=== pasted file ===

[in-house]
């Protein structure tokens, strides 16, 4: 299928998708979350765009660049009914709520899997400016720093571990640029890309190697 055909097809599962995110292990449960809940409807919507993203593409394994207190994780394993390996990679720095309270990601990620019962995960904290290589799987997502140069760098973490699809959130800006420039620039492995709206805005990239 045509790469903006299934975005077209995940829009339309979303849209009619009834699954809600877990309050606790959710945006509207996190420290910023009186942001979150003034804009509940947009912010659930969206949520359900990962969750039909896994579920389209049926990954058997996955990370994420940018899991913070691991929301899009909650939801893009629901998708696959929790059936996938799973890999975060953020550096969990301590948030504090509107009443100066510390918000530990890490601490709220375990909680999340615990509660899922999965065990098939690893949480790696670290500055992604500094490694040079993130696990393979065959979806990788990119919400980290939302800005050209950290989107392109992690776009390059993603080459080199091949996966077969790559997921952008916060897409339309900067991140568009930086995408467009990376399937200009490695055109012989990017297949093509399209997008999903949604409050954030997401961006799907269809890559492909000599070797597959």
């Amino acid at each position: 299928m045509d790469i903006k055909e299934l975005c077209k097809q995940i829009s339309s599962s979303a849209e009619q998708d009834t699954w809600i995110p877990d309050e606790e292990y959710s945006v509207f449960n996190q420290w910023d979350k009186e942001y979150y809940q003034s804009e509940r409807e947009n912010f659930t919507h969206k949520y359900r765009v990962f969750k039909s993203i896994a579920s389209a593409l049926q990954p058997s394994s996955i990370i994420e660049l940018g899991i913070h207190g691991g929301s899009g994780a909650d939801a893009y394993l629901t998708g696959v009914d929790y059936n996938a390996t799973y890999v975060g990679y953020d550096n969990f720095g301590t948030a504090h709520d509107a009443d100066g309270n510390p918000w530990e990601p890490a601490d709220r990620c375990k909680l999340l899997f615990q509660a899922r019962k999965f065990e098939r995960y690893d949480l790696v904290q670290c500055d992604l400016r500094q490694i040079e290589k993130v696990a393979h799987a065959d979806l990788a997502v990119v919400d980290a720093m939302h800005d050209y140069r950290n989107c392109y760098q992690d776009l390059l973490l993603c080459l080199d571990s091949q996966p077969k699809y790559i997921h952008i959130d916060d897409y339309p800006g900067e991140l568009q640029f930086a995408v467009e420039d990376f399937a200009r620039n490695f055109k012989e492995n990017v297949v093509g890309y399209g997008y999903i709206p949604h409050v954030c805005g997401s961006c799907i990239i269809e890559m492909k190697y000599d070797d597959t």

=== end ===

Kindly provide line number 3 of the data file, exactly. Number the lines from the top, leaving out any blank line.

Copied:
């Amino acid at each position: 299928m045509d790469i903006k055909e299934l975005c077209k097809q995940i829009s339309s599962s979303a849209e009619q998708d009834t699954w809600i995110p877990d309050e606790e292990y959710s945006v509207f449960n996190q420290w910023d979350k009186e942001y979150y809940q003034s804009e509940r409807e947009n912010f659930t919507h969206k949520y359900r765009v990962f969750k039909s993203i896994a579920s389209a593409l049926q990954p058997s394994s996955i990370i994420e660049l940018g899991i913070h207190g691991g929301s899009g994780a909650d939801a893009y394993l629901t998708g696959v009914d929790y059936n996938a390996t799973y890999v975060g990679y953020d550096n969990f720095g301590t948030a504090h709520d509107a009443d100066g309270n510390p918000w530990e990601p890490a601490d709220r990620c375990k909680l999340l899997f615990q509660a899922r019962k999965f065990e098939r995960y690893d949480l790696v904290q670290c500055d992604l400016r500094q490694i040079e290589k993130v696990a393979h799987a065959d979806l990788a997502v990119v919400d980290a720093m939302h800005d050209y140069r950290n989107c392109y760098q992690d776009l390059l973490l993603c080459l080199d571990s091949q996966p077969k699809y790559i997921h952008i959130d916060d897409y339309p800006g900067e991140l568009q640029f930086a995408v467009e420039d990376f399937a200009r620039n490695f055109k012989e492995n990017v297949v093509g890309y399209g997008y999903i709206p949604h409050v954030c805005g997401s961006c799907i990239i269809e890559m492909k190697y000599d070797d597959t």